DETROIT (Reuters) - Ford Motor Co (F.N) Chief Executive Officer Mark Fields’ salary, bonus and stock awards rose 8 percent to a total of $18.8 million in 2016, while pretax profit for the automaker fell slightly from 2015’s record high, it said on Friday.
Including pensions and perks, Fields made $22.1 million, up nearly 19 percent from $18.6 million. His pension award was nearly $2 million higher in 2016 than in the previous year.
The company said the compensation increase stemmed partly from performance bonuses based on a single-year target for 2016 and a portion of a goal for the three years through 2018.
Fields, 56, became CEO in the summer of 2014.
The company earned a pretax profit of $10.4 billion in 2016, down slightly from $10.8 billion in 2015.
Last week, the automaker said it expected lower earnings per share in the first quarter and a drop in pretax profit in 2017 to $9 billion due to increased spending on commodities, warranties and investments and a drop in sales volume.
After a strong run in sales for automakers since they emerged from the Great Recession earlier this decade, investors are watching to see whether the current boom cycle is losing steam.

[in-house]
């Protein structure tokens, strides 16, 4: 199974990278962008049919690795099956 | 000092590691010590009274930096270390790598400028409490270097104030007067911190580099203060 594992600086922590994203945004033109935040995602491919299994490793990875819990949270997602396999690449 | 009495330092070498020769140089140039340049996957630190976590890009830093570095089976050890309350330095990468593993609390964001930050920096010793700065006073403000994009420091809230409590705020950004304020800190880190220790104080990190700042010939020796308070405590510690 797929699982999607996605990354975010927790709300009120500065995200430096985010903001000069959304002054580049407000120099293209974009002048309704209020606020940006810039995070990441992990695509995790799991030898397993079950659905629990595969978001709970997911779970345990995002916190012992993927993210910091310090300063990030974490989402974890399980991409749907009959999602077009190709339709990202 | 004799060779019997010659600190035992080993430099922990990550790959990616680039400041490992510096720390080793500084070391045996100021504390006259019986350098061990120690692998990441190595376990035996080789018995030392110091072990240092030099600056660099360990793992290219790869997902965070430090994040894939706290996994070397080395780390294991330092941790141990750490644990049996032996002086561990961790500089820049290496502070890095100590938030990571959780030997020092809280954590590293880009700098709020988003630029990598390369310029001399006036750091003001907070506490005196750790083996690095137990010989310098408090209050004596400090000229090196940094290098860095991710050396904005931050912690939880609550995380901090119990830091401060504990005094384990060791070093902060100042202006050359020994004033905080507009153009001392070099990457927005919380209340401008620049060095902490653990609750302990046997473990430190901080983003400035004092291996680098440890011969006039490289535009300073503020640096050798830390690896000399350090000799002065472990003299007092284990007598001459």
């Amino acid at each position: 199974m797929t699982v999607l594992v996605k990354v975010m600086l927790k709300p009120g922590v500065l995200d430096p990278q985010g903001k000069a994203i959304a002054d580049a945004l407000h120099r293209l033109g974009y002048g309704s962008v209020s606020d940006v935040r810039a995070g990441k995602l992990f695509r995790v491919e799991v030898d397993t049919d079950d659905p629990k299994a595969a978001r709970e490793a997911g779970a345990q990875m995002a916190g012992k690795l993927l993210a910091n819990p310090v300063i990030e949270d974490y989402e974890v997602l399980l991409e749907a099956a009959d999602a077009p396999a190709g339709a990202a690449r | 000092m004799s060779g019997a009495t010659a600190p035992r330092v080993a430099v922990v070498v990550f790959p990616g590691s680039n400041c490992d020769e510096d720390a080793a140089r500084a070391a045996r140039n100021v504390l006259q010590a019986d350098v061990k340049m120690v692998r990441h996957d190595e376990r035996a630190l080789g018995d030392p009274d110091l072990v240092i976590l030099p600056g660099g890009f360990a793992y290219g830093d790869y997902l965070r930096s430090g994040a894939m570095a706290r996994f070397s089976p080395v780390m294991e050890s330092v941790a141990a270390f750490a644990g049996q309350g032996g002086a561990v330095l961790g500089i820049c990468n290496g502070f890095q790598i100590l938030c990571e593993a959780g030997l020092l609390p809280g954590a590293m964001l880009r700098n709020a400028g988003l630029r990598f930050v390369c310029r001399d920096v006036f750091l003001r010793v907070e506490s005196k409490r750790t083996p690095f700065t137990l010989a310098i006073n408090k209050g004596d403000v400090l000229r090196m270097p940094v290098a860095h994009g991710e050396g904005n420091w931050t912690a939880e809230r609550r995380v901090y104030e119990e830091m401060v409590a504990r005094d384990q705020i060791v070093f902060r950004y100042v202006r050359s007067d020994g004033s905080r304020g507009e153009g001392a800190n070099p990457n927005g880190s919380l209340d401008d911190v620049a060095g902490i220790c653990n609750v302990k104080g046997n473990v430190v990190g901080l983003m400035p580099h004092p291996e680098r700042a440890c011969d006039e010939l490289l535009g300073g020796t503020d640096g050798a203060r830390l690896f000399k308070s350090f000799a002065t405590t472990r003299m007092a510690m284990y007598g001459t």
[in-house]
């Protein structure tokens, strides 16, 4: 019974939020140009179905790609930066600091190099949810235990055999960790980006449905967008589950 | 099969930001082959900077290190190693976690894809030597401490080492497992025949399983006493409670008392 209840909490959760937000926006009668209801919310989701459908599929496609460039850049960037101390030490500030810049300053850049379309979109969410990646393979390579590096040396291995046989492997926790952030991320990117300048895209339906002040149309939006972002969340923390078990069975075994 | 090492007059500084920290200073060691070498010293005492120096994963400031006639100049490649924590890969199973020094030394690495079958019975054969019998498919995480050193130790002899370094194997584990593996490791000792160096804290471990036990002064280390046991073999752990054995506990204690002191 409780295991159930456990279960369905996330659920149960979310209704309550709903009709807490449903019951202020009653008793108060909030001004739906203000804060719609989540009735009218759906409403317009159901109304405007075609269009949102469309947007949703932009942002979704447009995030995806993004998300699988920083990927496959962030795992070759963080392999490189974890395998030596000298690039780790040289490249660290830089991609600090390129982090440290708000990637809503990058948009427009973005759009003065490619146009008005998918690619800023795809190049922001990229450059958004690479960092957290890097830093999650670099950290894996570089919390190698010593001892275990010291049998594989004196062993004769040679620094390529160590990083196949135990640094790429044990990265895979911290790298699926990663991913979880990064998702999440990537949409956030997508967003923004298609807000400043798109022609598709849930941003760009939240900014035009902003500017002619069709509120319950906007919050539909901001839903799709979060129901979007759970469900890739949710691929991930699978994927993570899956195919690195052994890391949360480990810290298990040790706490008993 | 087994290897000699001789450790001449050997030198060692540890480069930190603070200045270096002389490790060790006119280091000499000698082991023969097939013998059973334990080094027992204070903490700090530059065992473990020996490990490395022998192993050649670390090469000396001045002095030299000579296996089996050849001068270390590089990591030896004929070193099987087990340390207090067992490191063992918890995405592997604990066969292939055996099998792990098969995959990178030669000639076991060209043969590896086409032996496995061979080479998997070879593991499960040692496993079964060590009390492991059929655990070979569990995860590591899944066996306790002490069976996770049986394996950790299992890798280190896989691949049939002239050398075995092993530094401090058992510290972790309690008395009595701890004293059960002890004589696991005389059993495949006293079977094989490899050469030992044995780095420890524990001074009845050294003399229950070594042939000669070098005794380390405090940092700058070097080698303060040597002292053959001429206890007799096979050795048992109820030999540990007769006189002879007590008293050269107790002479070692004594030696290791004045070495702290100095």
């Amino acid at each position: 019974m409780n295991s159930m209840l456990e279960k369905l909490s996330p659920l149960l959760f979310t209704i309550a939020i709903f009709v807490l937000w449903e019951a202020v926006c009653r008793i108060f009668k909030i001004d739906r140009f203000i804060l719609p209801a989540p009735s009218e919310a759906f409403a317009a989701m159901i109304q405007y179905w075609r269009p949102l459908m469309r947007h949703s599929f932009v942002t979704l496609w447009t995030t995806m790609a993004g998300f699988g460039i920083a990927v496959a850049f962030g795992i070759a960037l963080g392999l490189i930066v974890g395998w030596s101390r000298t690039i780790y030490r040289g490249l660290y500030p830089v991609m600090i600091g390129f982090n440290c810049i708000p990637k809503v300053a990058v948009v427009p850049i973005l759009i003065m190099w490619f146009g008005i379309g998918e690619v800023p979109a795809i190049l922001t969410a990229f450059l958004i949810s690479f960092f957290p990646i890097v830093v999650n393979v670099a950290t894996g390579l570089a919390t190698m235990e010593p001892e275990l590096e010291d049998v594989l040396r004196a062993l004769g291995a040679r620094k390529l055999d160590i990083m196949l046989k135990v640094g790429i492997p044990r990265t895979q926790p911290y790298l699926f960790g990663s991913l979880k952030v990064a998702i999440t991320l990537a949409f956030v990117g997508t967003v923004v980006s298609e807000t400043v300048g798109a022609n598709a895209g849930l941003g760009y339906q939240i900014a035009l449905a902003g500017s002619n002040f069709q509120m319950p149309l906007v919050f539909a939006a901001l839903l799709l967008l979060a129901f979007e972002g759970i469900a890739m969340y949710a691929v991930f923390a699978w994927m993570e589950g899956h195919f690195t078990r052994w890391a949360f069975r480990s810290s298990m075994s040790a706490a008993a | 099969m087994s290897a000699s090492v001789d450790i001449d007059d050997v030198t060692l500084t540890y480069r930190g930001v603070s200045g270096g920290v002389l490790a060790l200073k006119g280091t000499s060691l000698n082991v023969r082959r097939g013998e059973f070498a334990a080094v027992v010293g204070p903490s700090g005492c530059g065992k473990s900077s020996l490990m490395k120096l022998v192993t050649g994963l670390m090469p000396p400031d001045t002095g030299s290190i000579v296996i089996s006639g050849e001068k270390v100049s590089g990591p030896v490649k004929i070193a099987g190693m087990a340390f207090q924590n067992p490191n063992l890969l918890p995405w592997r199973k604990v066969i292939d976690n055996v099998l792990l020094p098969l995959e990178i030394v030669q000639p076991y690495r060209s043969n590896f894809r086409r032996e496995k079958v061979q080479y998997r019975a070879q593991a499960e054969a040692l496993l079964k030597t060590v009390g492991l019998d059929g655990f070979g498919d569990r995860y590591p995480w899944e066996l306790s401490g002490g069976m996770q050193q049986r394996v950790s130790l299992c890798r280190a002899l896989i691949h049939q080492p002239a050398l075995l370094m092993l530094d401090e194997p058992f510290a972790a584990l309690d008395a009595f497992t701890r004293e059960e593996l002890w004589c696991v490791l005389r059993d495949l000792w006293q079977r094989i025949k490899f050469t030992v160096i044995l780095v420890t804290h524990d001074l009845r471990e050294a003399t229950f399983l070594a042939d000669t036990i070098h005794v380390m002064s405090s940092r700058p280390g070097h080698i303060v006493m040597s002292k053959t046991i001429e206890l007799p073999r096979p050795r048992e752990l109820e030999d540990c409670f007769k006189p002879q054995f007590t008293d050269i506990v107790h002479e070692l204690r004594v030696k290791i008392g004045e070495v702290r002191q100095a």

U.S. sales of new cars and trucks hit a record high of 17.55 million units in 2016. Automakers are set to release sales for March on Monday.
Ford also said on Friday that Executive Chairman Bill Ford, 59, received a salary, bonus and stock awards totaling $11.1 million in 2016, up 10 percent from 2015. His pension award rose about 5 percent to $1.45 million.
The company said the bigger pension awards resulted from two factors outside its control: fluctuating interest rates and changes to government-issued mortality tables.
Reporting by Nick Carey; Editing by Chizu Nomiyama and Lisa Von Ahn